Chardin was not a psychologist, nor even a philosopher in the usual sense. He was a priest and mystic, but he was also a scientist, to whom the concept of evolution held as much weight as scripture. "Evolution" is the basis for Chardin's entire cosmology. Not, as Darwinian evolution would have it, a random product, or the "survival of the fittest," but an evolution planned and guided by divine agency. "The magic word 'evo-lution' which haunted my thoughts like a tune," he writes, "was to me like unsatisfied hunger, like a promise held out to me, like a summons to be answered." Chardin's universe is one of continuous and interwoven evolutionary threads, incorporating plants, animals, the planet, the cosmos, and, most peculiar to him, not merely the physical and mental evolution of humankind, but our spiritual ascent as well. Michael Murray in The Thought of Teilhard de Chardin writes, "In Teilhard's hands the theory of evolution, far from diminishing man by relating him to the apes, as so many churchmen used to fear, actually re-establishes him at the moving apex of time-space, well above the fixed central position which he lost in the Copernican revolution." In Teilhard's estimation, humankind is the crowning achievement of the universe, because it is in us, and as far as we yet know, only in us, that the Creation has become self-aware. Our eyes are the eyes through which the Earth finally beholds her own beauty, and, just as importantly, knows that she beholds it. Human beings are not above the Creation, but are themselves the Creation;that part of the Creation that is self- conscious.

The evolutionary ascent of human beings occurs, according to Chardin's theory, in two stages of what he calls "planetization." The first stage is the "Go forth and multiply" stage, in which humanity expanded, in both quantity (in the very number of persons), and in quality (psychological and spiritual development). As Blanche Marie Gallagher, B.V.M., explains in her introduction to her Meditations With Teilhard de Chardin, "During the long period of expansion, physical and cultural differences isolated the peoples of the Earth from each other as they spread to fill the Earth. At the beginning of our present century, with most of the habitable surface of the Earth occupied, the races began to converge. Through technology, tangential energy becomes evident in the response of the people across the Earth to each other; people are sharing their wars, their coronations, their concerns. Thus the law of complexity-consciousness develops."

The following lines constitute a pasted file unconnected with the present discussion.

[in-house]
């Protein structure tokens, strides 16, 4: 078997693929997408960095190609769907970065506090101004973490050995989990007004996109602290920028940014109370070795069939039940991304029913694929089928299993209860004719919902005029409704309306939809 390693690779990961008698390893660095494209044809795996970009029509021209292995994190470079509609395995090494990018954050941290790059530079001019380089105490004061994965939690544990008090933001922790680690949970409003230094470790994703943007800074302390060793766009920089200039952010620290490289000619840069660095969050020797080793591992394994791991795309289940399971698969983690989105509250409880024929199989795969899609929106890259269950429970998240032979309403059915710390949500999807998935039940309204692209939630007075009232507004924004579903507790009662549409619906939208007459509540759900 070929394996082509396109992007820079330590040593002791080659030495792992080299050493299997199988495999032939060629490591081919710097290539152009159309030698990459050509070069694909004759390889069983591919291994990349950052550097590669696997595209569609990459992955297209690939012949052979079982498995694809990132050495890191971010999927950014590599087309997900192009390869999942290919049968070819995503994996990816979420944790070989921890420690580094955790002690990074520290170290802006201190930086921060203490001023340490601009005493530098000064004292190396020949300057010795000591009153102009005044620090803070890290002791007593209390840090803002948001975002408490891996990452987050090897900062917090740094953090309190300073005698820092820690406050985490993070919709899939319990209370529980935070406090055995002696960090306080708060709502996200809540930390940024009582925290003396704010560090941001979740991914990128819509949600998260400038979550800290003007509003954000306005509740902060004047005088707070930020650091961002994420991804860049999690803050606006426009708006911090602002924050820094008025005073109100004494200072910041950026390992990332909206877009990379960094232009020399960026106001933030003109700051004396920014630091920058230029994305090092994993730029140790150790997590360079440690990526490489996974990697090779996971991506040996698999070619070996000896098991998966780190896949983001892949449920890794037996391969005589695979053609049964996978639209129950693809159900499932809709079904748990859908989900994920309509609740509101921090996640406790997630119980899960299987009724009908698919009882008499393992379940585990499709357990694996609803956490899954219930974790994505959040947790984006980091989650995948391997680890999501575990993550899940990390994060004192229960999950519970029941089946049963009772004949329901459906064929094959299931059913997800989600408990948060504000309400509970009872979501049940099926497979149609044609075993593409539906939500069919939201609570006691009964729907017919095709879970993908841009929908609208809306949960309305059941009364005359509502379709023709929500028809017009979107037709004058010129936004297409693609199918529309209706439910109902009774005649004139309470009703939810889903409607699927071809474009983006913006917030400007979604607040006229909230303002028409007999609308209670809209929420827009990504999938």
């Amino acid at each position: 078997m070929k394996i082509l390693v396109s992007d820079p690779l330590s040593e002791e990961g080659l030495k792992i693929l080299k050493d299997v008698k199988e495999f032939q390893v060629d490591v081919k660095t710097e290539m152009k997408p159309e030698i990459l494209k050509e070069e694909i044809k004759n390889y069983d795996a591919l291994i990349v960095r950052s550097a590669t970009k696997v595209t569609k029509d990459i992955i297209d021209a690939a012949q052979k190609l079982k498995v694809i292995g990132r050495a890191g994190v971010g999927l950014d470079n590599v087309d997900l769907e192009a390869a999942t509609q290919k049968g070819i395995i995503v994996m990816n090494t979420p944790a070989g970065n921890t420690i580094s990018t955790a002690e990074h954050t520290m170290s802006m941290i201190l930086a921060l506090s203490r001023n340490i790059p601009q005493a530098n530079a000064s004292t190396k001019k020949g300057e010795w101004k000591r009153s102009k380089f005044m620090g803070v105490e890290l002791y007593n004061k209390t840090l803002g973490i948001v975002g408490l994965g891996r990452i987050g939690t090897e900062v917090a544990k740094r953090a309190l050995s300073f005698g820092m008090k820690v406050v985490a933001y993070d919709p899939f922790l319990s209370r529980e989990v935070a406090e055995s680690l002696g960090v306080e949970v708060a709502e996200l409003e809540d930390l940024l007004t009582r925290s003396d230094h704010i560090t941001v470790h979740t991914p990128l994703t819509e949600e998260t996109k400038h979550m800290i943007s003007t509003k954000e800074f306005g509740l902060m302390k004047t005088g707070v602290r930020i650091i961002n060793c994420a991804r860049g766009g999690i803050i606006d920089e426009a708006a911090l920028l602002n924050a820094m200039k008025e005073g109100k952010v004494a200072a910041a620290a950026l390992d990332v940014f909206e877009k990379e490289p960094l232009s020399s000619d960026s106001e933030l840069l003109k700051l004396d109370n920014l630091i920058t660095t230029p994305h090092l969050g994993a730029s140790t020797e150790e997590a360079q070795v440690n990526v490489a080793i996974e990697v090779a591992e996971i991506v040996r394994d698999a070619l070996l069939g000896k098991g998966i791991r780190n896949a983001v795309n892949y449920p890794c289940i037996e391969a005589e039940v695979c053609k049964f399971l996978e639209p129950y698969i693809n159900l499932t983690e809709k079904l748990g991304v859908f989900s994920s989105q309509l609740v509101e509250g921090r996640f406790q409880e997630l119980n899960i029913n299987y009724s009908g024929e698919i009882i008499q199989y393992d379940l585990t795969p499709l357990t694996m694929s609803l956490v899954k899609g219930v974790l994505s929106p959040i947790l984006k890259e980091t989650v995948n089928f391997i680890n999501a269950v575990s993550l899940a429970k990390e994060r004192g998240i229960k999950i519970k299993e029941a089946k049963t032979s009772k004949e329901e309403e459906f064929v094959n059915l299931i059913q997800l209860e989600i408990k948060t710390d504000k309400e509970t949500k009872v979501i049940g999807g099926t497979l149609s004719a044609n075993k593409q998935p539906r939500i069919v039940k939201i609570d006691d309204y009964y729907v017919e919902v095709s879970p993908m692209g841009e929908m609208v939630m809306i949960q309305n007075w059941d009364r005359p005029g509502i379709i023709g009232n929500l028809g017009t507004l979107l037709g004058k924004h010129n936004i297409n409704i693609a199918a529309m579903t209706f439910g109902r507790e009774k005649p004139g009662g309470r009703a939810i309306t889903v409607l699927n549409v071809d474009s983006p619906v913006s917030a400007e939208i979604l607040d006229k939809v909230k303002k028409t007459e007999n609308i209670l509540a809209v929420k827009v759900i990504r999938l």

We have reached the end of the expanding, or "diversity" stage, and are now entering the contracting, or "unifying" stage. At this point, Chardin's theory runs completely counter to Darwin's, in that the success of humanity's evolution in the second stage will not be determined by "survival of the fittest," but by our own capacity to converge and unify. The most important initial evolutionary leap of the convergence stage is the formation of what Chardin termed "the Noosphere." It's formation, as Michael Murray explains, begins with "a global network of trade, communications, accumulation, and exchange of knowledge, cooperative research ...all go into the weaving of the material support for a sphere of collective thought. In the field of science alone, no individual knows more than a tiny fraction of the sum of scientific knowledge, and each scientist is dependent not only for his education but for all his subsequent work on the traditions and resources which are the collective possession of an entire international society composed of the living and the dead. Just as Earth once covered itself with a film of interdependent living organisms which we call the biosphere, so mankind's combined achievements are forming a global network of collective mind."